He was busy. "Probably swimming with the dolphins,'' was the message on Don Nelson's answering machine. He meant the real ones, off the coast of Maui.
As opposed to swimming with sharks, the figurative kind, who symbolically chewed him up.
The ones who chomped him out of pro basketball, this time apparently for good.
Six months ago, Nellie said he would be back for one more year as coach of the Golden State Warriors, back as the all-time record holder for victories in the NBA. Even his general manager, and his pal, Larry Riley insisted it would take "something that would be uncharacteristic or an oddity,'' for Nellie not to return.
He's not returning. Don Nelson, at 70 both a legend and a dinosaur, is going to resign, with special circumstances. It's a gentleman's agreement. He leaves but not without the $6 million for the last year of a contract he will not fulfill.
New owners, Joe Lacob and the movie guy Peter Guber, took over the Warriors in the summer. It was inevitable they would name a new coach, when they officially gained control under league rules, which won't happen for a month or two.
Nellie could have waited out the situation, but he showed a bit of class. After the Warriors certainly showed him a lot of cash.
Keith Smart, one of Nellie's assistants, the guy who hit the winning shot for Indiana in the NCAA final against Syracuse in 1987, if you're into history, is the new man. When Nellie was ill at times with pneumonia, Smart last season coached. It's his team now, fulltime.
An era ends. Nellie is the Joe Paterno of the NBA. Our world has changed. There won't be any 60- or 70- or 80-year-olds running franchises any longer. Won't be any Red Auerbachs or Vince Lombardis. The games grind one down.
If 50 is the new 40 in society, for coaches, 40 is the new 50. Too many demands, too many interviews, too many second guesses, too many chances for failures even if you're successful, which for his body of work, for his 34 years as a head coach, Don Nelson was.
Nellie was a winner as a player, with the Celtics, and as a coach. He was a country boy, from downstate Illinois, who knew how to charm and maneuver any city slicker he wanted. I saw him star for Iowa in a four-overtime game against Cal in December 1960 in something called the Los Angeles Basketball Classic. I saw him work magic against the Dallas Mavericks in April 2007 in the NBA playoffs.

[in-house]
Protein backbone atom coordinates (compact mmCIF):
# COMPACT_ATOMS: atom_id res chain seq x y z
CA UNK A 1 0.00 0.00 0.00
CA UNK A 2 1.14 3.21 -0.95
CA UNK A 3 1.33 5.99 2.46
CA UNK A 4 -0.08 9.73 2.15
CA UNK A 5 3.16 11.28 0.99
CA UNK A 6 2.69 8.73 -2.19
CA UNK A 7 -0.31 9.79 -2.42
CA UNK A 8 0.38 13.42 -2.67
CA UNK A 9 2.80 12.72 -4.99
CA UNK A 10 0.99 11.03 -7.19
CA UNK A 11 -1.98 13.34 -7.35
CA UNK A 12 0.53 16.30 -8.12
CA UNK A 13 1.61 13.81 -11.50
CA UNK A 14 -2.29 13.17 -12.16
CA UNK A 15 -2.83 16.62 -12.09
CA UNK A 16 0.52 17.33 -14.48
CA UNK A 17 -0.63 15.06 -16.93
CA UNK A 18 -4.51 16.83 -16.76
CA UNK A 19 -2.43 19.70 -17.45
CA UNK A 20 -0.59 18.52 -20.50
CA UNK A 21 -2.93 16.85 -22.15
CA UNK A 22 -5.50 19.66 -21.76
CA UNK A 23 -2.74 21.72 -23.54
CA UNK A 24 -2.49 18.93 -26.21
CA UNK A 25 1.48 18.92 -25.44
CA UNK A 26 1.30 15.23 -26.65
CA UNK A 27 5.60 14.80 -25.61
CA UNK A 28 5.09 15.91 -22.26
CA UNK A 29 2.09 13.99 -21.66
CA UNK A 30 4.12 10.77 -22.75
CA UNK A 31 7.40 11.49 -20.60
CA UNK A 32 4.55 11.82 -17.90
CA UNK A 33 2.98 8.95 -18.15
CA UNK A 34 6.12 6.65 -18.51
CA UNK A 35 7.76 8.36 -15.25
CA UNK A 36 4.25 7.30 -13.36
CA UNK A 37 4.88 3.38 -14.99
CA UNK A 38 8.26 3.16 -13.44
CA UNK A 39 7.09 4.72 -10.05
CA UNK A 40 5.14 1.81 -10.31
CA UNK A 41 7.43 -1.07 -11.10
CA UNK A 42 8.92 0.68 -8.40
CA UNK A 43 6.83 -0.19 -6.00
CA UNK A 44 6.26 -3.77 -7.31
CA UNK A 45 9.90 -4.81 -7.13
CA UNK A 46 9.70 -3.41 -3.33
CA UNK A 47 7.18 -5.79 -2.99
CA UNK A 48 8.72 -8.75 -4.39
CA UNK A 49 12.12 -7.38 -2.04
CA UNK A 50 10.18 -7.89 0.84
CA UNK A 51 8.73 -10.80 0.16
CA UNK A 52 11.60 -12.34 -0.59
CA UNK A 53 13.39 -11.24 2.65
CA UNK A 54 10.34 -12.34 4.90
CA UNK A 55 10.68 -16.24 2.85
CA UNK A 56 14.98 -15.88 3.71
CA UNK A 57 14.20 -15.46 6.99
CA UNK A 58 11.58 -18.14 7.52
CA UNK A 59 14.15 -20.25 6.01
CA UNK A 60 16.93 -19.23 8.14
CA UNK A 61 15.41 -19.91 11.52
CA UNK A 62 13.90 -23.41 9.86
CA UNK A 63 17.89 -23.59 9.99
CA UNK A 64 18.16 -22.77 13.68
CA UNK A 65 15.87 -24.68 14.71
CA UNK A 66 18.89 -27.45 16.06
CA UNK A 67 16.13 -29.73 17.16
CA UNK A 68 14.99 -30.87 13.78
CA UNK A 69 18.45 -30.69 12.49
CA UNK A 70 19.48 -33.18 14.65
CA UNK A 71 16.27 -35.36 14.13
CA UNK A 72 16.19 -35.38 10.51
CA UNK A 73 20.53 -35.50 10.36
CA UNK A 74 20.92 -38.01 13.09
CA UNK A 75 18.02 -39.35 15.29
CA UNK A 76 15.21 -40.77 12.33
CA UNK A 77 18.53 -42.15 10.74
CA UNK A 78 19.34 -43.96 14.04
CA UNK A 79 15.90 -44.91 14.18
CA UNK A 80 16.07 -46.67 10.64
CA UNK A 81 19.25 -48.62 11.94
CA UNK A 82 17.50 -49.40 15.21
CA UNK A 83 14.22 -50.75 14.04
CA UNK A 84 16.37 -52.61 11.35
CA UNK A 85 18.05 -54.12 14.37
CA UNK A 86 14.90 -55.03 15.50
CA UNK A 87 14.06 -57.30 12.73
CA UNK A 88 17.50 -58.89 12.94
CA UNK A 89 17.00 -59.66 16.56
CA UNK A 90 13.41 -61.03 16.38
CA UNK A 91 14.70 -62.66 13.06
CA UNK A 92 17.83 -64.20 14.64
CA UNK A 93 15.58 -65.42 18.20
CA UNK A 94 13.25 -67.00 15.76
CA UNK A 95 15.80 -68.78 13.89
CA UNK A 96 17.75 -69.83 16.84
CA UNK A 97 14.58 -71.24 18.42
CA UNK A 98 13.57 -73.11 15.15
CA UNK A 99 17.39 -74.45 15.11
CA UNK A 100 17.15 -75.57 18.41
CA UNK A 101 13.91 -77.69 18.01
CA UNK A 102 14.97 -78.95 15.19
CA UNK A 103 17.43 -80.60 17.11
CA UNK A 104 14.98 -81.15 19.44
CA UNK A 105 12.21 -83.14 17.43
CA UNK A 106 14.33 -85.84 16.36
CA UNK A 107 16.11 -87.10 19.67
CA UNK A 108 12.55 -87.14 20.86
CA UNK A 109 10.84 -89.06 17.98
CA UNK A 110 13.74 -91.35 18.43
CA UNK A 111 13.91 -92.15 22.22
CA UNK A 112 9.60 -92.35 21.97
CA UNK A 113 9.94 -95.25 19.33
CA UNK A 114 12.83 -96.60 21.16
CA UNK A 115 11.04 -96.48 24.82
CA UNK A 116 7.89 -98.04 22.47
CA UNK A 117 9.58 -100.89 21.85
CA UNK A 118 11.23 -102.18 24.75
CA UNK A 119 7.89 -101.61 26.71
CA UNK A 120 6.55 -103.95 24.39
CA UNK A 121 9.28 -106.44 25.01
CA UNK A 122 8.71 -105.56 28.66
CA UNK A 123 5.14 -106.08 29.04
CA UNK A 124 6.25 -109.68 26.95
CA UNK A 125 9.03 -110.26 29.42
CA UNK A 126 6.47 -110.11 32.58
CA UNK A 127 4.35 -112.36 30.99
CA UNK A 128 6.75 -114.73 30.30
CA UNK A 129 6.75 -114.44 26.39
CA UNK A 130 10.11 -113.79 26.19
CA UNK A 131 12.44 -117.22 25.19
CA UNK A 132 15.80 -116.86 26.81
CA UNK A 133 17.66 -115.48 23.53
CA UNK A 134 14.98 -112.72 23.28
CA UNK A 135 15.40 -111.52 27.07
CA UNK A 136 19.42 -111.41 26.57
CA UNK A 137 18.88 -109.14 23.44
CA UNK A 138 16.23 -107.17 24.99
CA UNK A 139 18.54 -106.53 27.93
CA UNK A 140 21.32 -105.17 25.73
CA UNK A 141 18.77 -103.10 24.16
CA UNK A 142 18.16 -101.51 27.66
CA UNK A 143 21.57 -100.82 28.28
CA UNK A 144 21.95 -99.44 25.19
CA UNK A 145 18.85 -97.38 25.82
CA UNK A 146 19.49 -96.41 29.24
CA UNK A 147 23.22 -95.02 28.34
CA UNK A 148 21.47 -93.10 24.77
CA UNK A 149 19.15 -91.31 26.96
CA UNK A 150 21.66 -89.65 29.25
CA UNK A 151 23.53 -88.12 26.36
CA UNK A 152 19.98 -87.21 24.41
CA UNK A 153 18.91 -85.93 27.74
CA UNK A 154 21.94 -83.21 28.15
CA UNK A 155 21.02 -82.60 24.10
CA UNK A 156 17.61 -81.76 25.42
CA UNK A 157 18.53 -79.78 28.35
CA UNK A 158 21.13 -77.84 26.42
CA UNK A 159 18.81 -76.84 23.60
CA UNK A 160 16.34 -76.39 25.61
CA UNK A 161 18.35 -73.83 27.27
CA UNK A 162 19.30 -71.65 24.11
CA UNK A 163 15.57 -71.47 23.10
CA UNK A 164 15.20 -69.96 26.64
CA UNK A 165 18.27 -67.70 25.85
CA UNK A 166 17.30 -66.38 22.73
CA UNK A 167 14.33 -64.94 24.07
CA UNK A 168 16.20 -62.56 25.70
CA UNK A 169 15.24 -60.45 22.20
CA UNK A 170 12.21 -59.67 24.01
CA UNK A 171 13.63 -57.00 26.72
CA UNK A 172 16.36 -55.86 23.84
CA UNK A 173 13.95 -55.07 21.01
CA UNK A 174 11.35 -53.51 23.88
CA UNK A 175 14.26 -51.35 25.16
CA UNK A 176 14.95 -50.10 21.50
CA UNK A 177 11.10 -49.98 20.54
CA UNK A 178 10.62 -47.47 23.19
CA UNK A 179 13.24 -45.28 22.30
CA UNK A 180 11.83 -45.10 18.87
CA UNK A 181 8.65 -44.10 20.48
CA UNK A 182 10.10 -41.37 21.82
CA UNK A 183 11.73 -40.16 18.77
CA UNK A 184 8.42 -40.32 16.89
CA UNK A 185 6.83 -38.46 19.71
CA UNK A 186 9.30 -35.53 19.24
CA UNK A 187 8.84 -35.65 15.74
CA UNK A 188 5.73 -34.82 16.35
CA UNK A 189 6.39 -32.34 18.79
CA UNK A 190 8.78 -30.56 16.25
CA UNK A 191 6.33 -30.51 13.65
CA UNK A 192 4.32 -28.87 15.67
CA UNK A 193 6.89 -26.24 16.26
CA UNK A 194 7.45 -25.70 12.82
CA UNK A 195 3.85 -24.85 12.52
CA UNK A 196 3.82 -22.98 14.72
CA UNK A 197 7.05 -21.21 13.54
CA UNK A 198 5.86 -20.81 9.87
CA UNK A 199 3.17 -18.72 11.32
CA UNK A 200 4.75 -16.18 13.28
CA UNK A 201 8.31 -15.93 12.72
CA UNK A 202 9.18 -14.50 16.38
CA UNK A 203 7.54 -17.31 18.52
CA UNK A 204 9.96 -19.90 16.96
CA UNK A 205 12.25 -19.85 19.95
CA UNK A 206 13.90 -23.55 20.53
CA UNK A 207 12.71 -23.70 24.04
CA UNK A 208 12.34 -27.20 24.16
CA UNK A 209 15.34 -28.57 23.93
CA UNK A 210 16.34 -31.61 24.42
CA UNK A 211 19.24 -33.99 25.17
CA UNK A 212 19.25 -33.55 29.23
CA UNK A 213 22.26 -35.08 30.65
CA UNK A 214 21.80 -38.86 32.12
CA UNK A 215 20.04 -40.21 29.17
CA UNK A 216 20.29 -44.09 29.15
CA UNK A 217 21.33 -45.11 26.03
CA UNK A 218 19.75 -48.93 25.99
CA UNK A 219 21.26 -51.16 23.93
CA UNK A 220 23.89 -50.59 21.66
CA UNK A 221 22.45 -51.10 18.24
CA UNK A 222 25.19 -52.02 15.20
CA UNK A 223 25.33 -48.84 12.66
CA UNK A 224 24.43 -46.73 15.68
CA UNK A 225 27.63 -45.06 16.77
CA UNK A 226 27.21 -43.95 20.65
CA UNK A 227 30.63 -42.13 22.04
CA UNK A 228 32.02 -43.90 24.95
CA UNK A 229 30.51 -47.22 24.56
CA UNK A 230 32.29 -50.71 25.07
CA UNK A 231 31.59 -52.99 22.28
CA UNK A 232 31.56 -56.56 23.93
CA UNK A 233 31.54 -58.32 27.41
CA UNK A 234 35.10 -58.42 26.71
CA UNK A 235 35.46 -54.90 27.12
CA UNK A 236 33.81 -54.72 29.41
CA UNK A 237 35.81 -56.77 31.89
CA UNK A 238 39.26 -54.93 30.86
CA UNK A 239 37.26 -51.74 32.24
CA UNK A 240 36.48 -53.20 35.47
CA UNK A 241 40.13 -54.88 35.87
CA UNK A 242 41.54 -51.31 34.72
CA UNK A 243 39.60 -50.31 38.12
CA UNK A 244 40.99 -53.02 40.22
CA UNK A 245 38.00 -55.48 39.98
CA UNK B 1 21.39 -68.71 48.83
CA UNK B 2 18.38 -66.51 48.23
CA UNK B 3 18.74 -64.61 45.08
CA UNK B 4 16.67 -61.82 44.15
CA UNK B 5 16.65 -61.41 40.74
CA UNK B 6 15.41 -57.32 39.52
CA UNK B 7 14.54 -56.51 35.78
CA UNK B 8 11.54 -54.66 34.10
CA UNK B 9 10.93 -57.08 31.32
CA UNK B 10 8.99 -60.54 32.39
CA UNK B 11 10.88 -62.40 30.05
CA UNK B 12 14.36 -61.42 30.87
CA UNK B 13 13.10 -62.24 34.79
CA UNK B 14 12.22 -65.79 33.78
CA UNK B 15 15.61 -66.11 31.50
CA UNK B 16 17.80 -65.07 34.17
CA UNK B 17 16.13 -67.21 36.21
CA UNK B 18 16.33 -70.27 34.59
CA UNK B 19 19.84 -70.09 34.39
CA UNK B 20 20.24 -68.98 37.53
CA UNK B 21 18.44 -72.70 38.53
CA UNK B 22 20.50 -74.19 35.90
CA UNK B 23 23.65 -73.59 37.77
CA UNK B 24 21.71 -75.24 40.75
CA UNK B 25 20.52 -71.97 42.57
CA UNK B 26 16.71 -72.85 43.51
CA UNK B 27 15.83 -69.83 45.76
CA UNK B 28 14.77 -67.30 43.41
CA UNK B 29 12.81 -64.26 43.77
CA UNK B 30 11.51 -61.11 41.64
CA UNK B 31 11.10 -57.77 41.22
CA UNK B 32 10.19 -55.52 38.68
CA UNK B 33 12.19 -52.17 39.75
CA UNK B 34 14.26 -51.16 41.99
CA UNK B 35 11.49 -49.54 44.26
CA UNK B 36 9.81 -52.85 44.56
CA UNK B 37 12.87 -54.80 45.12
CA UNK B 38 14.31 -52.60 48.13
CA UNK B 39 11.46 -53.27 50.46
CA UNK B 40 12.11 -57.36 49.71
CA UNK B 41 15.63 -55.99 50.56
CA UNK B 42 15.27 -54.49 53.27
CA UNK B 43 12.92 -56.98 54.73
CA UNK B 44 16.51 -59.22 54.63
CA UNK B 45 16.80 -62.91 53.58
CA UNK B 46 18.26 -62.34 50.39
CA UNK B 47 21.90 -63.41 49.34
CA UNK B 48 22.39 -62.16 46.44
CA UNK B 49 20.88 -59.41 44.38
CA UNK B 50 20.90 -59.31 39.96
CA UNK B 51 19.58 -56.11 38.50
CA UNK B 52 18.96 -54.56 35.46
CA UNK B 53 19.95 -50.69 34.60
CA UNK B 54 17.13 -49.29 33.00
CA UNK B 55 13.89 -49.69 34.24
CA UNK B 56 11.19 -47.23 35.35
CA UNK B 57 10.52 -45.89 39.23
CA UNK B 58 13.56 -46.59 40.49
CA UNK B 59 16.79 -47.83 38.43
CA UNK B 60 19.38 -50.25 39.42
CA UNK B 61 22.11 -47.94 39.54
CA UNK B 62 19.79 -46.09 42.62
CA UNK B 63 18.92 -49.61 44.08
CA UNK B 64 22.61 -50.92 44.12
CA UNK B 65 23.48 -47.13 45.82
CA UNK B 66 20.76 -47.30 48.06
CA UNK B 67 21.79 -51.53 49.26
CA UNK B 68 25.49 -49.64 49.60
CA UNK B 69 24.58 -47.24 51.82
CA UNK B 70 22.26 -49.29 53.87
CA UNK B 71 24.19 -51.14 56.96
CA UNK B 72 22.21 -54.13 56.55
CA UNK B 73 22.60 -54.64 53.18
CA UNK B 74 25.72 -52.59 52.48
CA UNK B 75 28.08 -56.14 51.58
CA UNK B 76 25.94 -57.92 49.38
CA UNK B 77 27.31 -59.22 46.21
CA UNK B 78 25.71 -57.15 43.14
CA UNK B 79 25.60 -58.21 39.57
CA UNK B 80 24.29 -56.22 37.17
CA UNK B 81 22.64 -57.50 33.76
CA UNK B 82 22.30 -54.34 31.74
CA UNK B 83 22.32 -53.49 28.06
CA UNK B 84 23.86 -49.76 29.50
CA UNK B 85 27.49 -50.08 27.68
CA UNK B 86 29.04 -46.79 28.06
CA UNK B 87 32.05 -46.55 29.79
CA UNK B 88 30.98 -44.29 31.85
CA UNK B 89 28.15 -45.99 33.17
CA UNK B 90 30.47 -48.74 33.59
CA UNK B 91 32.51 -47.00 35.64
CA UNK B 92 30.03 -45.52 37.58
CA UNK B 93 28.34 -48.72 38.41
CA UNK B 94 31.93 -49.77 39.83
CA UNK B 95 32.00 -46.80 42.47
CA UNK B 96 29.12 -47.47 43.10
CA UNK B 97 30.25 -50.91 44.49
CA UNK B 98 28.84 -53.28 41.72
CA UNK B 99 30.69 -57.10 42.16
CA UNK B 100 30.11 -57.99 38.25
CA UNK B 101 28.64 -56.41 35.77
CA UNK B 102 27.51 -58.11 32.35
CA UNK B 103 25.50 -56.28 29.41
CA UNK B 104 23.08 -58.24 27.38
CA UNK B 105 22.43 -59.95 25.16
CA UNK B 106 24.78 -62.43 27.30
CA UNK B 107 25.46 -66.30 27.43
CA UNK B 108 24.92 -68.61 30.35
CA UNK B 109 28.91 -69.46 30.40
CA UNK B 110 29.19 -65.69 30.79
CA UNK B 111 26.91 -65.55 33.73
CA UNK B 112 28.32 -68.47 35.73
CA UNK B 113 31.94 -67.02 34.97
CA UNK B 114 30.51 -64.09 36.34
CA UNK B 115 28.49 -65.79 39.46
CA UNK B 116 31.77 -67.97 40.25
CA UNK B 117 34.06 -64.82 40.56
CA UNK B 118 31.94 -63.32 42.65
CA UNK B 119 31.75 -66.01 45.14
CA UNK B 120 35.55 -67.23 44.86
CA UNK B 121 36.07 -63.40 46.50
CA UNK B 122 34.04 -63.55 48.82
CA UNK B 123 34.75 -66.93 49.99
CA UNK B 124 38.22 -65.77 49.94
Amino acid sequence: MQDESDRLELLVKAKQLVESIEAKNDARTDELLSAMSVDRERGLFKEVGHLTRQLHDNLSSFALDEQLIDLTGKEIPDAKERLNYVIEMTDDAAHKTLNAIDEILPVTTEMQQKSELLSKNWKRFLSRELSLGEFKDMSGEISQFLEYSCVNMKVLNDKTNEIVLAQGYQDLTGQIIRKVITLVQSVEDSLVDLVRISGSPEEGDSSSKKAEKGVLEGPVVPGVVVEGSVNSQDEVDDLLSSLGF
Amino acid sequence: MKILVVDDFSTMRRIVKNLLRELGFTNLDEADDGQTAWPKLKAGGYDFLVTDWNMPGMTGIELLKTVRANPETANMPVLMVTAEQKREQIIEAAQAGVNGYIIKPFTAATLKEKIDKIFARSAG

Nelson was old-fashioned and opinionated and clever. He lived on coffee and mismatches. There was always a pot brewing at practice. There was always a plot brewing in games. He put 6-foot-5 Chris Mullin against 7-foot-4 Mark Eaton of Utah in one playoff.
His Iowa coach, Sharm Scheuerman said of Nellie, "Some players have the body but aren't mentally tough. Others are mentally tough but don't have the body. Don had both.''
He also had a Marine drill instructor's approach. If toughness was good enough for the man under whom he would play with Boston, Auerbach, it was going to be good enough for Nellie. He got on Chris Webber to the point where Webber wanted out. And got out.
Nellie could do some mystifying things, some irritating things, trading Mitch Richmond for Billy Owens, alienating the franchise, Patrick Ewing, when Nelson coached the Knicks. He also could do some brilliant things.
He had centers bringing down the ball, guards - Mullin, for example - in the pivot. He had three awards as NBA Coach of the Year. He made the Dallas Mavericks winners from 1997 through 2005; he also made Dallas Mavericks owner Mark Cuban, who bought the team after Nelson arrived, just a little crazy.
After a contract dispute, with Nelson already owning property out there in the Pacific, Cuban said, "I'm not going to let Nellie sit in Hawaii and play golf and get a suntan if I can't get one.'' So Nelson took a hike.
That was late in the 2004-2005 season. Months later, Mullin and team owner Chris Cohan, the beleaguered one, disposed of Mike Montgomery and re-hired Nelson, who had left the Warriors in 1995. Stability? In the NBA? You kidding?
Nelson wasn't kidding. His first season back, 2006-07, they made the playoffs for the first time in 13 seasons, as an eighth seed beat the No. 1 seed, those Mark Cuban Mavs. Oracle Arena was full of people attired in T-shirts with the words, "We Believe.''
What you have to believe now is a great career, 1,335 victories as a coach, five NBA championships as a player, has run its course. Nellie can sit back with one of his cigars and contemplate a half-century which from this point certainly never will be duplicated.
Or he can jump into the sea and swim with those dolphins, a very beguiling alternative.